Use this URL to cite or link to this record in EThOS: http://ethos.bl.uk/OrderDetails.do?uin=uk.bl.ethos.596401
Title: Community and the subject in the work of Samuel Richardson
Author: Barr, R. A.
Awarding Body: University of Cambridge
Current Institution: University of Cambridge
Date of Award: 2007
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Abstract:
The novel has often been viewed as instantiating the alienation of the self from society, replacing the involved pre-modern self with an inward-turning ‘subject’. Ian Watt’s influential characterisation of the novel form, and particularly Richardson’s work, is that it is ‘individualist and innovating’. The idea that the novel’s ‘primary criterion [is] truth to individual experience’ has coloured subsequent analysis, which has accordingly focussed on the individuality – that is, the isolation or separateness – of Richardson’s characters rather than their connectedness, or sense of community. This thesis attempts to rectify the individualist bias of previous literary criticism. Through detailed textual analysis of Richardson’s conduct book, The Apprentice’s Vade Mecum, and his novels, Pamela, Clarissa, and Sir Charles Grandison, I provide a re-reading of Richardson’s work which reinstates the importance of relationship in the novel with reference to religious and philosophical contexts. Situating Richardson’s work as part of the reaction against the work of Mandeville, I show how religious ideas underpin his representations of the community, gender and the subject. By using the concept of subjectivity, and the subject, rather than the over-determined category of the individual, I show how his novels act as literary figurations of social practice. I argue that these writings offer a theory of human relations in their focus on the subject and its social duties. Locating and critiquing inadequate, immoral and dysfunctional forms of relationship, they offer a social grammar of obligation, morality and self-sacrifice.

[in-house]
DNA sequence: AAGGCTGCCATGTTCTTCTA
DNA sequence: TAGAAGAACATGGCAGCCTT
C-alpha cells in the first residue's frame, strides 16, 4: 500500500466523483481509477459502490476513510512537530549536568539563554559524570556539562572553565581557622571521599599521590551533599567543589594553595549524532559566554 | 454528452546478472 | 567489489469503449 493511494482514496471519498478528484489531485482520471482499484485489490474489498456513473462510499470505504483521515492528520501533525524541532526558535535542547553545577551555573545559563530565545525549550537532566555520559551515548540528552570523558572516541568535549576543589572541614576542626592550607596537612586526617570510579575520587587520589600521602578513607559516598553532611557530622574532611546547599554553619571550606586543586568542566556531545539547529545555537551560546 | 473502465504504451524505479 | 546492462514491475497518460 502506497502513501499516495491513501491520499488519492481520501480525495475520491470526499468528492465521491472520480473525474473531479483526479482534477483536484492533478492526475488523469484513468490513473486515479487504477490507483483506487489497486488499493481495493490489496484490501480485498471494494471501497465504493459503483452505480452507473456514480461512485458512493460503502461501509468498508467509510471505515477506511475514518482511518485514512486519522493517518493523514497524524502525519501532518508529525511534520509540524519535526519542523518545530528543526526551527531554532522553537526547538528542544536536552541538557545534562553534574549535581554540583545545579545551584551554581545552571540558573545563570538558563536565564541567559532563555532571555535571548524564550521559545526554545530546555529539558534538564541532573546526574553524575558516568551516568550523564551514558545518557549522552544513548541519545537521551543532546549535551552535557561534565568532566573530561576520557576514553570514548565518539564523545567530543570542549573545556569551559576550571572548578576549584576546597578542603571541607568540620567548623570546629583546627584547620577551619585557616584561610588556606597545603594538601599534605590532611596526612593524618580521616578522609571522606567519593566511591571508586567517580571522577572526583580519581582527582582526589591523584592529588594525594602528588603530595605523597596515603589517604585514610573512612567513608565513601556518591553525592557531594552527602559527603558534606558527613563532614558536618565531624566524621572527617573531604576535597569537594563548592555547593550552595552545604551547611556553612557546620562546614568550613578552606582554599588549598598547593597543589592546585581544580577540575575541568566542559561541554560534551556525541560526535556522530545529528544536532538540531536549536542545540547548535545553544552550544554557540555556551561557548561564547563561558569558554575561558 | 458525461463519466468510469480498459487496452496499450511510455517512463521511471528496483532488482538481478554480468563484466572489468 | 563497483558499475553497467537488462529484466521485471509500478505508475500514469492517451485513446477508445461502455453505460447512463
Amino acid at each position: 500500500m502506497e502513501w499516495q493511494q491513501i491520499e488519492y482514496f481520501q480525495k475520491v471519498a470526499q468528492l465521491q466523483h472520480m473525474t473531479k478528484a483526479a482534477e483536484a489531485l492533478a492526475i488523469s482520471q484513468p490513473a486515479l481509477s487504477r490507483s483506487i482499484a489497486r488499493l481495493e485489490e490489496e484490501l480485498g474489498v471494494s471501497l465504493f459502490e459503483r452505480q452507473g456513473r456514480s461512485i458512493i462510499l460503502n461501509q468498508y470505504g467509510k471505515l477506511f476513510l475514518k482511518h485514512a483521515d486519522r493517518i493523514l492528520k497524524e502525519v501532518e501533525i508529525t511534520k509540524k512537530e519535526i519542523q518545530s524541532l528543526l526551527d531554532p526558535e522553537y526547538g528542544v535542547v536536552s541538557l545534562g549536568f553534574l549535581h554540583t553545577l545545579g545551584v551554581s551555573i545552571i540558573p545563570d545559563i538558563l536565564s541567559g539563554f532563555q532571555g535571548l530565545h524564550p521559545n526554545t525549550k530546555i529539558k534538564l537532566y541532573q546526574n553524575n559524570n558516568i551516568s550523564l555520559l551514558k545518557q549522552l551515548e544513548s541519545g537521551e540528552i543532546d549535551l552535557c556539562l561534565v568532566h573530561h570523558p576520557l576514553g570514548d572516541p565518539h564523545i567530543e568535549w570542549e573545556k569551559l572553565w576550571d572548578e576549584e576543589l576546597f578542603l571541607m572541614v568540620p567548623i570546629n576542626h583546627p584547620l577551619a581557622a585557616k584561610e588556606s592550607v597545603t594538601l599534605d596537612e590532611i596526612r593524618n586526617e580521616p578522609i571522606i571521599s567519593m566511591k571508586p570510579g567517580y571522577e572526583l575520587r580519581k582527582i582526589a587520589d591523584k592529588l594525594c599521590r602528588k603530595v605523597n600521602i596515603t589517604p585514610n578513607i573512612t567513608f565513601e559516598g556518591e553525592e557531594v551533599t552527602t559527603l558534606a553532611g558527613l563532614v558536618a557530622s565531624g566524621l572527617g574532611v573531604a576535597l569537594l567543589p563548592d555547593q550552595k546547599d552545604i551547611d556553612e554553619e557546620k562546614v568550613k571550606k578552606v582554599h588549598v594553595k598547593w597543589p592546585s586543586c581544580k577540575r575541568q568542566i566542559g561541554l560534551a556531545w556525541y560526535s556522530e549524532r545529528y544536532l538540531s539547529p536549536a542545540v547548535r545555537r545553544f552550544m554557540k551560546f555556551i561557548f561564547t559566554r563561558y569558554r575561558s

Supervisor: Not available Sponsor: Not available
Qualification Name: Thesis (Ph.D.) Qualification Level: Doctoral
EThOS ID: uk.bl.ethos.596401  DOI: Not available
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